“The first step is that you have to acknowledge that you have a problem,” he said. “That is something that we as Americans don’t want to do.”
Most conversations about race involve people talking about who is the most racist, he said. In reality, racism is everywhere. “We all swim in this culture of racism. It’s impossible to not be racist to some degree.”
With a 12-step program, he said people can become more aware of their own racist thinking or behavior and start to change it.
The Sunnyvale program started in 2015, following headlines of police shootings and Dylann Roof’s shooting rampage at a historically black church in Charleston. About a dozen people began meeting every Thursday. Since then, as tensions have intensified along with increasingly racially charged campaign rhetoric, more than 30 other churches have requested materials to start their own groups — from Baltimore to Coral Gables, Fla.
Buford, who is African American, said a person of any race could benefit from the 12-step format for self-reflection. The Sunnyvale group includes members who are white, black and Asian. Most participants so far have been white.
They go through the 12 steps, starting with the first one: “I have come to admit that I am powerless over my addiction to racism in ways I am unable to recognize fully, let alone manage.”
Other steps include making a list of people that you have harmed and making amends, as well as taking personal inventory on when you have behaved wrongly, and admitting it.
During a confidential hour, people share their thoughts and experiences with race, including racist feelings or thoughts they have in the course of their daily lives. White group members have talked about watching a person of color being mistreated at a dog park or grocery store and doing nothing to help, or exploring whether they would be comfortable selling their house to a black person.
Eventually, Buford imagines a network stretching across the country, so that, like Alcoholics Anonymous, people can drop into an RA meeting wherever they go.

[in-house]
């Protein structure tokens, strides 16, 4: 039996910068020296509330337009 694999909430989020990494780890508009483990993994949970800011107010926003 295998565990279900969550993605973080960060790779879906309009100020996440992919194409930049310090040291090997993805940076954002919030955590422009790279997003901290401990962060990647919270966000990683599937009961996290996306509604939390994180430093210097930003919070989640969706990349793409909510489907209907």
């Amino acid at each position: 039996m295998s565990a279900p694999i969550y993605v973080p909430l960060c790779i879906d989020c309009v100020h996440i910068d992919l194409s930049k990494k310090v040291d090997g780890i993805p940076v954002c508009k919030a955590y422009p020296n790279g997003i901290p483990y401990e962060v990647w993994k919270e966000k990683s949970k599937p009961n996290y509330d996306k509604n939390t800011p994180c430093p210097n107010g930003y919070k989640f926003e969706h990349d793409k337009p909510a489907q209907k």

The barrier to growth is steep, though. Not too many people are willing to sit down in front of a group, and say “Hi, My name is Ron, and I’m a racist,” he said. “A lot are not convinced, but they become convinced over time.”
The introduction is optional at a group that began meeting this summer in Concord, North Carolina. “People are in different places,” said Rev. Nathan King at the Trinity United Church of Christ, a church with a mostly-white congregation and a social justice orientation. “Some say, ‘I’m a racist. Or they say, ‘I don’t know’ or ‘I’m not sure.'”
Stephen Mosier, a 74-year old retired college administrator, felt okay donning the label.
“We have all got some residual racism in us no matter how good we think we are at it,” he said.
Mosier grew up during segregation in rural Virginia, then became involved in the civil rights movement as a college student.
“Most people thought racism was fading away with the generational distance, but you read the news now, and it’s getting worse,” he said.
Attending the 12-step meetings has made him think about the way race plays into his thinking.
For example, he found himself driving up behind an expensive car recently, and then looking to see if the driver was black or white. “That should not be the first thing that popped into my mind,” he said.
He also began thinking about his friendships and wondering whether his relationships with black friends are “color-blind:” “Do I act the same with my black and white friends? Do I share with them the same way?”
This kind of questioning could make a lasting difference, Buford said.
“AA says you are an alcoholic forever. I actually think it’s probably true with racism,” he said.
But if people can become more aware of their own racist thoughts, they will be less likely to model them and pass them down to their children and grandchildren, he said.
“The hope is for future generations,” he said.